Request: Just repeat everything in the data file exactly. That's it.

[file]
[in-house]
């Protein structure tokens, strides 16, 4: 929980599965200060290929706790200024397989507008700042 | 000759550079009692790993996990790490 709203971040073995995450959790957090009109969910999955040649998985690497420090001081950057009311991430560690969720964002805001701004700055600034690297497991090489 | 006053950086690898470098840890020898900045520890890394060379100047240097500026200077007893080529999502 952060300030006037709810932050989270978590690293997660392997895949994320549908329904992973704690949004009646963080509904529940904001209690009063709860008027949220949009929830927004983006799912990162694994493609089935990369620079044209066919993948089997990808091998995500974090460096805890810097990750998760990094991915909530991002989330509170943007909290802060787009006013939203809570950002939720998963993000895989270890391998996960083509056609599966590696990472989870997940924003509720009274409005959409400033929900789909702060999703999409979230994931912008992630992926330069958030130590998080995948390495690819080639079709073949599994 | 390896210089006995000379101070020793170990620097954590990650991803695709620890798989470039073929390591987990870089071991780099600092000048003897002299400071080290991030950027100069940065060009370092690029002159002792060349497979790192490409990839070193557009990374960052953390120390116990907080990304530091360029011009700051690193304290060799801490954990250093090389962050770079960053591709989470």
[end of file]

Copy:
[in-house]
């Protein structure tokens, strides 16, 4: 929980599965200060290929706790200024397989507008700042 | 000759550079009692790993996990790490 709203971040073995995450959790957090009109969910999955040649998985690497420090001081950057009311991430560690969720964002805001701004700055600034690297497991090489 | 006053950086690898470098840890020898900045520890890394060379100047240097500026200077007893080529999502 952060300030006037709810932050989270978590690293997660392997895949994320549908329904992973704690949004009646963080509904529940904001209690009063709860008027949220949009929830927004983006799912990162694994493609089935990369620079044209066919993948089997990808091998995500974090460096805890810097990750998760990094991915909530991002989330509170943007909290802060787009006013939203809570950002939720998963993000895989270890391998996960083509056609599966590696990472989870997940924003509720009274409005959409400033929900789909702060999703999409979230994931912008992630992926330069958030130590998080995948390495690819080639079709073949599994 | 390896210089006995000379101070020793170990620097954590990650991803695709620890798989470039073929390591987990870089071991780099600092000048003897002299400071080290991030950027100069940065060009370092690029002159002792060349497979790192490409990839070193557009990374960052953390120390116990907080990304530091360029011009700051690193304290060799801490954990250093090389962050770079960053591709989470």